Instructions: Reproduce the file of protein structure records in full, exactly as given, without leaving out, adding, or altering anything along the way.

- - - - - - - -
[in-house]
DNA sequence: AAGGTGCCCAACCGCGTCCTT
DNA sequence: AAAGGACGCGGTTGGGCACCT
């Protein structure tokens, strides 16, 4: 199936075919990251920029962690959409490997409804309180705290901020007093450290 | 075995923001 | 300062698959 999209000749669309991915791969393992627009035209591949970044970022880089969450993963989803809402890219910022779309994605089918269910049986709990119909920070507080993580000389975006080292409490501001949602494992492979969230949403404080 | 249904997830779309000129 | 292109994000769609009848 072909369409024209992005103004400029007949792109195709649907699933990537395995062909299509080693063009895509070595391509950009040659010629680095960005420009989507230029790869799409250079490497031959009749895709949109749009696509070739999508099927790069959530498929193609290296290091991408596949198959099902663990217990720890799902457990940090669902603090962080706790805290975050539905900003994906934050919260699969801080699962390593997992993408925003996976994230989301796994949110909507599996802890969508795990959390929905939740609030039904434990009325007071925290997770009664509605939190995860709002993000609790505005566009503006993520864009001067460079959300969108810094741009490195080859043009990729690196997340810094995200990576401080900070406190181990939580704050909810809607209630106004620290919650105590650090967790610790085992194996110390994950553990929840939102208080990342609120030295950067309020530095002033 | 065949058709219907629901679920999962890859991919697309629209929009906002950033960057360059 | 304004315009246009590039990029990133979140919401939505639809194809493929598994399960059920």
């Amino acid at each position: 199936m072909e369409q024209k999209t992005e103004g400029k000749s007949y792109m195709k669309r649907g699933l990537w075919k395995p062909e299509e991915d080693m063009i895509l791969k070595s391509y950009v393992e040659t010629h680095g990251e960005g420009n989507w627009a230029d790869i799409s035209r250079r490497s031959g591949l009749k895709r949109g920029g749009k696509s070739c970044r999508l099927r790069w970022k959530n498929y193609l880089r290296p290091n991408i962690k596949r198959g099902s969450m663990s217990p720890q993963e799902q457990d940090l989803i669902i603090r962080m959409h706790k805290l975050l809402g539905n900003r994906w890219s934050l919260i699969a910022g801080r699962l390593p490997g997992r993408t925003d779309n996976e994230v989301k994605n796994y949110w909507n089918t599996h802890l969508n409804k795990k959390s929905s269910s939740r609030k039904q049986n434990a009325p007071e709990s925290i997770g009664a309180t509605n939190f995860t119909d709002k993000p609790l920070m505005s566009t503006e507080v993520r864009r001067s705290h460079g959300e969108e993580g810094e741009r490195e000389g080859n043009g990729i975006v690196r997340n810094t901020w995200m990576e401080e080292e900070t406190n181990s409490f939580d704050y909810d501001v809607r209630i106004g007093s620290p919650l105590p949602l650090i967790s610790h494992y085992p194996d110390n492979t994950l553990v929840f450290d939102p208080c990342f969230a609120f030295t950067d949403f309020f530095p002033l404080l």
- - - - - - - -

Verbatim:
[in-house]
DNA sequence: AAGGTGCCCAACCGCGTCCTT
DNA sequence: AAAGGACGCGGTTGGGCACCT
């Protein structure tokens, strides 16, 4: 199936075919990251920029962690959409490997409804309180705290901020007093450290 | 075995923001 | 300062698959 999209000749669309991915791969393992627009035209591949970044970022880089969450993963989803809402890219910022779309994605089918269910049986709990119909920070507080993580000389975006080292409490501001949602494992492979969230949403404080 | 249904997830779309000129 | 292109994000769609009848 072909369409024209992005103004400029007949792109195709649907699933990537395995062909299509080693063009895509070595391509950009040659010629680095960005420009989507230029790869799409250079490497031959009749895709949109749009696509070739999508099927790069959530498929193609290296290091991408596949198959099902663990217990720890799902457990940090669902603090962080706790805290975050539905900003994906934050919260699969801080699962390593997992993408925003996976994230989301796994949110909507599996802890969508795990959390929905939740609030039904434990009325007071925290997770009664509605939190995860709002993000609790505005566009503006993520864009001067460079959300969108810094741009490195080859043009990729690196997340810094995200990576401080900070406190181990939580704050909810809607209630106004620290919650105590650090967790610790085992194996110390994950553990929840939102208080990342609120030295950067309020530095002033 | 065949058709219907629901679920999962890859991919697309629209929009906002950033960057360059 | 304004315009246009590039990029990133979140919401939505639809194809493929598994399960059920």
């Amino acid at each position: 199936m072909e369409q024209k999209t992005e103004g400029k000749s007949y792109m195709k669309r649907g699933l990537w075919k395995p062909e299509e991915d080693m063009i895509l791969k070595s391509y950009v393992e040659t010629h680095g990251e960005g420009n989507w627009a230029d790869i799409s035209r250079r490497s031959g591949l009749k895709r949109g920029g749009k696509s070739c970044r999508l099927r790069w970022k959530n498929y193609l880089r290296p290091n991408i962690k596949r198959g099902s969450m663990s217990p720890q993963e799902q457990d940090l989803i669902i603090r962080m959409h706790k805290l975050l809402g539905n900003r994906w890219s934050l919260i699969a910022g801080r699962l390593p490997g997992r993408t925003d779309n996976e994230v989301k994605n796994y949110w909507n089918t599996h802890l969508n409804k795990k959390s929905s269910s939740r609030k039904q049986n434990a009325p007071e709990s925290i997770g009664a309180t509605n939190f995860t119909d709002k993000p609790l920070m505005s566009t503006e507080v993520r864009r001067s705290h460079g959300e969108e993580g810094e741009r490195e000389g080859n043009g990729i975006v690196r997340n810094t901020w995200m990576e401080e080292e900070t406190n181990s409490f939580d704050y909810d501001v809607r209630i106004g007093s620290p919650l105590p949602l650090i967790s610790h494992y085992p194996d110390n492979t994950l553990v929840f450290d939102p208080c990342f969230a609120f030295t950067d949403f309020f530095p002033l404080l």